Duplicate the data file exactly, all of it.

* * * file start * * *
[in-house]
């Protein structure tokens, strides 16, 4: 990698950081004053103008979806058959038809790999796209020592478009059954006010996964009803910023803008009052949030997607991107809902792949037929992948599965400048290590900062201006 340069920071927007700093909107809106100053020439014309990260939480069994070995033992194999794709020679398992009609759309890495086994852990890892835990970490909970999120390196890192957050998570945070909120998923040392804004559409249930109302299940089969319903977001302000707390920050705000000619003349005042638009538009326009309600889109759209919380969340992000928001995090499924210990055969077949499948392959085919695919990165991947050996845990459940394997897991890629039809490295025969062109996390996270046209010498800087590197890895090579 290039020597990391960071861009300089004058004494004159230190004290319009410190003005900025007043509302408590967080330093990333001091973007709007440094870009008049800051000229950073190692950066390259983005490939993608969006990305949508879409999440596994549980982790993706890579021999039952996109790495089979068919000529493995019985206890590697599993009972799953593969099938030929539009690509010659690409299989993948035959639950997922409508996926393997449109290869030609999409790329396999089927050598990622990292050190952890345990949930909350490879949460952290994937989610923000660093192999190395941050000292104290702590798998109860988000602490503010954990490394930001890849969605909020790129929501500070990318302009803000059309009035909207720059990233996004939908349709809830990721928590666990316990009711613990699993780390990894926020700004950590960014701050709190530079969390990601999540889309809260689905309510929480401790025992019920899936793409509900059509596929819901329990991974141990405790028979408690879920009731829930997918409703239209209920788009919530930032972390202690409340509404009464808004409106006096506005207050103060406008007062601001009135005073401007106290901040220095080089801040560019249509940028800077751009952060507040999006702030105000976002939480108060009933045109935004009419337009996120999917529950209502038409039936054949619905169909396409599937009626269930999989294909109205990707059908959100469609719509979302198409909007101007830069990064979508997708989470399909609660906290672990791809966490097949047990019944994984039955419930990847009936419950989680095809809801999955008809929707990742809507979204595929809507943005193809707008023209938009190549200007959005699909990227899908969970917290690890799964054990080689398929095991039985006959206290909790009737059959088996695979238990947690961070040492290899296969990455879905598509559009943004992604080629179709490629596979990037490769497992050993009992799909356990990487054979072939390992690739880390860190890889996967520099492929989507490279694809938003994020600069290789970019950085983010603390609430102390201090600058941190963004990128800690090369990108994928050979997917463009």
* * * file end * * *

[in-house]
């Protein structure tokens, strides 16, 4: 990698950081004053103008979806058959038809790999796209020592478009059954006010996964009803910023803008009052949030997607991107809902792949037929992948599965400048290590900062201006 340069920071927007700093909107809106100053020439014309990260939480069994070995033992194999794709020679398992009609759309890495086994852990890892835990970490909970999120390196890192957050998570945070909120998923040392804004559409249930109302299940089969319903977001302000707390920050705000000619003349005042638009538009326009309600889109759209919380969340992000928001995090499924210990055969077949499948392959085919695919990165991947050996845990459940394997897991890629039809490295025969062109996390996270046209010498800087590197890895090579 290039020597990391960071861009300089004058004494004159230190004290319009410190003005900025007043509302408590967080330093990333001091973007709007440094870009008049800051000229950073190692950066390259983005490939993608969006990305949508879409999440596994549980982790993706890579021999039952996109790495089979068919000529493995019985206890590697599993009972799953593969099938030929539009690509010659690409299989993948035959639950997922409508996926393997449109290869030609999409790329396999089927050598990622990292050190952890345990949930909350490879949460952290994937989610923000660093192999190395941050000292104290702590798998109860988000602490503010954990490394930001890849969605909020790129929501500070990318302009803000059309009035909207720059990233996004939908349709809830990721928590666990316990009711613990699993780390990894926020700004950590960014701050709190530079969390990601999540889309809260689905309510929480401790025992019920899936793409509900059509596929819901329990991974141990405790028979408690879920009731829930997918409703239209209920788009919530930032972390202690409340509404009464808004409106006096506005207050103060406008007062601001009135005073401007106290901040220095080089801040560019249509940028800077751009952060507040999006702030105000976002939480108060009933045109935004009419337009996120999917529950209502038409039936054949619905169909396409599937009626269930999989294909109205990707059908959100469609719509979302198409909007101007830069990064979508997708989470399909609660906290672990791809966490097949047990019944994984039955419930990847009936419950989680095809809801999955008809929707990742809507979204595929809507943005193809707008023209938009190549200007959005699909990227899908969970917290690890799964054990080689398929095991039985006959206290909790009737059959088996695979238990947690961070040492290899296969990455879905598509559009943004992604080629179709490629596979990037490769497992050993009992799909356990990487054979072939390992690739880390860190890889996967520099492929989507490279694809938003994020600069290789970019950085983010603390609430102390201090600058941190963004990128800690090369990108994928050979997917463009």